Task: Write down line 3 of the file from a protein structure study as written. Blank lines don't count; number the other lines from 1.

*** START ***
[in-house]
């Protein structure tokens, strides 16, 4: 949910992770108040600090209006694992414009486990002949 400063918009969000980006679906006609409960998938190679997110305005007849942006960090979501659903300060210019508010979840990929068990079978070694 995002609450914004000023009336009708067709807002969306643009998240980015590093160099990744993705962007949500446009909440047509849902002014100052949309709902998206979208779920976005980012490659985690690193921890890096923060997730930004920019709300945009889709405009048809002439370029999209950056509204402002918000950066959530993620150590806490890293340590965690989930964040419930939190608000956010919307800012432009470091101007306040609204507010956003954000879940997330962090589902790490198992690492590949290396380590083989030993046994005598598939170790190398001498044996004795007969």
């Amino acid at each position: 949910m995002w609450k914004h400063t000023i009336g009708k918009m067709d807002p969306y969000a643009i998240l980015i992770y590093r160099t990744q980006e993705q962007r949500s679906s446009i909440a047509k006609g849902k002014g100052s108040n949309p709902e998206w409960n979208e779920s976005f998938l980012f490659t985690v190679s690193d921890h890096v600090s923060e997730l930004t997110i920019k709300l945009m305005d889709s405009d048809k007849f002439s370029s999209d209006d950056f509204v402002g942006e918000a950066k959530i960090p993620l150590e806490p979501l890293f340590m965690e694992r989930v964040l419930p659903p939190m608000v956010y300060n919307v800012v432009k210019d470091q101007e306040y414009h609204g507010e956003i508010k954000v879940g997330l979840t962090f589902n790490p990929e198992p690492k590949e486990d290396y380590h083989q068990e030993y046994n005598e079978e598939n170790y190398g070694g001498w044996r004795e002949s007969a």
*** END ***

């Amino acid at each position: 949910m995002w609450k914004h400063t000023i009336g009708k918009m067709d807002p969306y969000a643009i998240l980015i992770y590093r160099t990744q980006e993705q962007r949500s679906s446009i909440a047509k006609g849902k002014g100052s108040n949309p709902e998206w409960n979208e779920s976005f998938l980012f490659t985690v190679s690193d921890h890096v600090s923060e997730l930004t997110i920019k709300l945009m305005d889709s405009d048809k007849f002439s370029s999209d209006d950056f509204v402002g942006e918000a950066k959530i960090p993620l150590e806490p979501l890293f340590m965690e694992r989930v964040l419930p659903p939190m608000v956010y300060n919307v800012v432009k210019d470091q101007e306040y414009h609204g507010e956003i508010k954000v879940g997330l979840t962090f589902n790490p990929e198992p690492k590949e486990d290396y380590h083989q068990e030993y046994n005598e079978e598939n170790y190398g070694g001498w044996r004795e002949s007969a």